Talking Louisiana Oysters

Written By
Guest Blogger

Ah, Louisiana. Famous for seafood dishes including shrimp étouffée, oyster po’boys and blackened redfish.  Although some of you reading may now be thinking of lunch, there are some great stories behind the recipes, and the efforts people make to secure your meal’s ingredients now and in the future.

One of those people is Dr. John Supan, the Louisiana Sea Grant Oyster Research Laboratory Director who oversees a new oyster hatchery on Grand Isle that provides the larvae, or “seed”, for shellfish farmers and oyster reef rehabilitation efforts.  We recently asked him some questions about how this hatchery helps ensure coastal areas are resilient not only for Louisiana’s culinary history, but also for the regional ecosystem.

Oysters provide a number of services to the natural environment. They improve water quality by filtering water as they feed, help prevent coastal erosion, and also provide habitat for fish and other species. However, oysters and the people that grow them face a number of threats.

Ocean acidification endangers oyster production around the country, and the shellfish aquaculture industry is leading the charge to raise awareness of this threat.  A result of a combination of carbon pollution and nitrogen runoff pollution from urban and rural areas, acidification causes oyster larvae shells to weaken, decreasing their survival.

Also, newly released data show between 4 and 8.3 billion oysters are estimated to have been lost as a result of the BP Deepwater Horizon oil disaster in 2010. These impacts, combined with ongoing impacts such as drought, floods, coastal development and hurricanes, make for a tough road for oysters.  The good news is that there are things we can do to protect oysters and the people that grow them, and we talked to John to learn more:

Ocean Conservancy: How did you get started with oysters, and what do you enjoy about it?

Dr. John Supan: During my master’s degree pursuit in the late 1970’s, I worked at a pilot oyster hatchery at the Gulf Coast Research Laboratory in Biloxi, MS.  There, I learned about breeding, rearing and maintaining oysters.  I also learned to build things, plumbing and wiring systems to support growing aquatic organisms which appeals to my “blue collar” background.  I most enjoy the daily sense of accomplishment—seeing things growing due to your work, as opposed to staring at a computer screen.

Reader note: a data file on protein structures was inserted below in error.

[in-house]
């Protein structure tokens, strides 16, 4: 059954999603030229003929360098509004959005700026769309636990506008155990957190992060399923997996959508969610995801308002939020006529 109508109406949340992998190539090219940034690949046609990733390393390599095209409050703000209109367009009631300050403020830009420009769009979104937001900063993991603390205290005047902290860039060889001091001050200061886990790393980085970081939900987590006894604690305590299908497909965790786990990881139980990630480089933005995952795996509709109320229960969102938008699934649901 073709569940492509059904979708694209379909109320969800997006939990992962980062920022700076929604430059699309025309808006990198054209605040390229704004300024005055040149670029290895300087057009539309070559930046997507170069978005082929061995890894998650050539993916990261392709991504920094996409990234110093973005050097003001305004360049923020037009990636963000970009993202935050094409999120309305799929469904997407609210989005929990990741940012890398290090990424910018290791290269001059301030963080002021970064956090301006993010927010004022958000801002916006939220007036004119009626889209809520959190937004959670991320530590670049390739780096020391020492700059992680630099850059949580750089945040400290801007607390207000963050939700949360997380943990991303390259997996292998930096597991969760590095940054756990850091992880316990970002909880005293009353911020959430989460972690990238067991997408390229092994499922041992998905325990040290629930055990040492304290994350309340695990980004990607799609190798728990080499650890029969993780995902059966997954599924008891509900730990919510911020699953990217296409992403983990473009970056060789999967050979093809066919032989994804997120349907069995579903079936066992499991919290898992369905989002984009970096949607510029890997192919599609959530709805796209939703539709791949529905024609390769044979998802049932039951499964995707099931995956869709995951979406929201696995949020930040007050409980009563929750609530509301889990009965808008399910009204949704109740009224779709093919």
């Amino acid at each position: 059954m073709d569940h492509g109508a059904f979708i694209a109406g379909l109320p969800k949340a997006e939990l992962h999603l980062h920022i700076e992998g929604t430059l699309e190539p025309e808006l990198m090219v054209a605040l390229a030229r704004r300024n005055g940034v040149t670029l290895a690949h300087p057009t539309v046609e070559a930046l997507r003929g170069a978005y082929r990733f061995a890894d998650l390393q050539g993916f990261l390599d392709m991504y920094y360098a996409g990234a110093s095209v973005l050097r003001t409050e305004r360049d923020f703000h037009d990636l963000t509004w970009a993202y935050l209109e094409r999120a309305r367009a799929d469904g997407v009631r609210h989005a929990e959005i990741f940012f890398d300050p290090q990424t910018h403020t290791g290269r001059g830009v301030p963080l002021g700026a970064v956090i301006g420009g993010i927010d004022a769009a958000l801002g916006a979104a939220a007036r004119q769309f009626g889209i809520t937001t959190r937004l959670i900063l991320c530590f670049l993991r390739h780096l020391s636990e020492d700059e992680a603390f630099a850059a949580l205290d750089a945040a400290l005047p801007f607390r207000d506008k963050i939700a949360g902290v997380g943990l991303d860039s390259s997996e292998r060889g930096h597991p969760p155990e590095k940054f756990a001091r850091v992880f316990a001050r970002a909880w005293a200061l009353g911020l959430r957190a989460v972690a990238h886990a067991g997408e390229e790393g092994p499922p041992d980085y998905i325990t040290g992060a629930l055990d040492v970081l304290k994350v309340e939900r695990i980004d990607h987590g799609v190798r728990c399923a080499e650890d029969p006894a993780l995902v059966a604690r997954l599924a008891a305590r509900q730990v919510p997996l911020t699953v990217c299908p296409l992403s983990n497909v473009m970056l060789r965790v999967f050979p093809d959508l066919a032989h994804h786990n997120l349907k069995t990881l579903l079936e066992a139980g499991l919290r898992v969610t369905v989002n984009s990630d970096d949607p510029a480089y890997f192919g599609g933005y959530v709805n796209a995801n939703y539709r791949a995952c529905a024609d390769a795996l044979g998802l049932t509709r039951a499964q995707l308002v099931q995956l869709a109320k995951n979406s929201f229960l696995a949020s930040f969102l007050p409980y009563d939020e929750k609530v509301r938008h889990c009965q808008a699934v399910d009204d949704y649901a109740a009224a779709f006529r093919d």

OC: Earlier this year, the oyster hatchery you direct was rebuilt and reopened.  Can you explain why this occurred, what’s new and what is its purpose?

JS: It’s been said that every storm cloud has a silver lining.  Hurricane Katrina wiped out our old facility, and due to the recent availability of funds, I began designing a new hatchery that could address the 26 years of problems I encountered while running a hatchery on Grand Isle.  Molluscan shellfish hatcheries and the larvae they raise are very vulnerable to poor water quality, so the new hatchery included features to address this.

The old hatchery was operated seasonally (May-September) because it was outdoors under a shed or building, so we could not heat and maintain hatchery seawater temperature.  That stymied algae and shellfish larval growth, increasing the likelihood of problems, so moving hatchery operations indoors with seawater heating was a major improvement.

The new hatchery has many new facility upgrades.  It’s now an elevated concrete and steel building that exceeds hurricane building codes.  We can better filter and treat incoming seawater.  Another new hatchery feature is a back-up power generator which is useful if power is unavailable, especially after hurricanes.  All these improvements will radically reduce our post-storm recovery response times from months to days.

The purpose of the building is dictated by its source of funding. The hatchery is part of a $17 million Louisiana Natural Resource Damage Assessment (NRDA) project of the BP oil spill.  It will be used for replenishing public oyster grounds and providing oyster larvae and seed for private oyster culture.

OC: Ocean acidification is a big concern particularly for Pacific Northwest shellfish.  How did it become a concern for you in the Gulf region?

JS: Acidification may not only be caused by carbon dioxide impact on our oceans, but also by riverine or storm water runoff in our estuaries.  Over the years, I have seen oyster larvae failures at Grand Isle and attributed it to unfavorable conditions with our ambient water. Researchers working with Whiskey Creek Oyster Hatchery in Oregon have seen similar larvae failures due to their more acidic water.  They discovered a simple solution to save their oysters: pumping a saturated solution of soda ash (an antacid) into the hatchery’s seawater lines to raise the pH to 8.25, which is ideal for oysters.  Learning from Whiskey Creek’s experience, we are using soda ash to do the same.

OC: What is your future hope for this hatchery, and oysters in Louisiana from an aquaculture and wild ecosystem perspective?

JS: It is important that we have a viable oyster fishery in Louisiana to help support our coastal economy, ecological services, and our culture and cuisine.  Wild oyster production is naturally cyclical, but hatcheries can help augment wild production by providing larvae for public and private oyster seed production.  Hatcheries can also support private oyster culture by improving survival, shell growth, meat yield, and overall production, which traditionally accounts for nearly 80% of the oysters harvested in Louisiana.

Browse Topics
Our work is focused on solving some of the greatest threats facing our ocean today. We bring people, science and policy together to champion innovative solutions and fight for a sustainable ocean.
Read more
View Current Posts
Back to Top Up Arrow